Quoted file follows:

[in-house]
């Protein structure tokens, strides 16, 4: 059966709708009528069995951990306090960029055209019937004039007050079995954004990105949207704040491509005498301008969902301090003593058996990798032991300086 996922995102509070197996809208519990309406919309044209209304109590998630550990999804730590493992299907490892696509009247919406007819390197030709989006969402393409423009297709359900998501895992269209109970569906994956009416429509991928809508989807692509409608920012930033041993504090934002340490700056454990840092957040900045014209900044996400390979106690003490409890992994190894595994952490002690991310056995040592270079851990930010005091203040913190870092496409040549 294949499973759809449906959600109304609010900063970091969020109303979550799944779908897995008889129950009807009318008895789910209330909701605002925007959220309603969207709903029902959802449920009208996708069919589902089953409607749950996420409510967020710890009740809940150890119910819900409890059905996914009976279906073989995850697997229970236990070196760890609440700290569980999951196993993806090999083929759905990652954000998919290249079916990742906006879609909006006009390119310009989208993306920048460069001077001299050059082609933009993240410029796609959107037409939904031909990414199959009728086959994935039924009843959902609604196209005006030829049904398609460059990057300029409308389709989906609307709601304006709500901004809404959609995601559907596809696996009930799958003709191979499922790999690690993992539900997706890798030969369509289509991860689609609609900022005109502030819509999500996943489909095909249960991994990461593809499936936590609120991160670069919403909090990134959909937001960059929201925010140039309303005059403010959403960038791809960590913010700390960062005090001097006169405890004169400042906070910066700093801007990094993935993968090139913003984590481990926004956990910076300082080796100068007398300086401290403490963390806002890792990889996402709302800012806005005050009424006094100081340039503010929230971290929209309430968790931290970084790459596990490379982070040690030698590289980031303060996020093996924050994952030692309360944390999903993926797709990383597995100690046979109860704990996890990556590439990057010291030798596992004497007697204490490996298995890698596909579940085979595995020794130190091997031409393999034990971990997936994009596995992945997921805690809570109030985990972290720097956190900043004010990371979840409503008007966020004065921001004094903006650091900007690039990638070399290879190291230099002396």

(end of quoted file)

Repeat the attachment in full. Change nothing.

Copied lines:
[in-house]
């Protein structure tokens, strides 16, 4: 059966709708009528069995951990306090960029055209019937004039007050079995954004990105949207704040491509005498301008969902301090003593058996990798032991300086 996922995102509070197996809208519990309406919309044209209304109590998630550990999804730590493992299907490892696509009247919406007819390197030709989006969402393409423009297709359900998501895992269209109970569906994956009416429509991928809508989807692509409608920012930033041993504090934002340490700056454990840092957040900045014209900044996400390979106690003490409890992994190894595994952490002690991310056995040592270079851990930010005091203040913190870092496409040549 294949499973759809449906959600109304609010900063970091969020109303979550799944779908897995008889129950009807009318008895789910209330909701605002925007959220309603969207709903029902959802449920009208996708069919589902089953409607749950996420409510967020710890009740809940150890119910819900409890059905996914009976279906073989995850697997229970236990070196760890609440700290569980999951196993993806090999083929759905990652954000998919290249079916990742906006879609909006006009390119310009989208993306920048460069001077001299050059082609933009993240410029796609959107037409939904031909990414199959009728086959994935039924009843959902609604196209005006030829049904398609460059990057300029409308389709989906609307709601304006709500901004809404959609995601559907596809696996009930799958003709191979499922790999690690993992539900997706890798030969369509289509991860689609609609900022005109502030819509999500996943489909095909249960991994990461593809499936936590609120991160670069919403909090990134959909937001960059929201925010140039309303005059403010959403960038791809960590913010700390960062005090001097006169405890004169400042906070910066700093801007990094993935993968090139913003984590481990926004956990910076300082080796100068007398300086401290403490963390806002890792990889996402709302800012806005005050009424006094100081340039503010929230971290929209309430968790931290970084790459596990490379982070040690030698590289980031303060996020093996924050994952030692309360944390999903993926797709990383597995100690046979109860704990996890990556590439990057010291030798596992004497007697204490490996298995890698596909579940085979595995020794130190091997031409393999034990971990997936994009596995992945997921805690809570109030985990972290720097956190900043004010990371979840409503008007966020004065921001004094903006650091900007690039990638070399290879190291230099002396």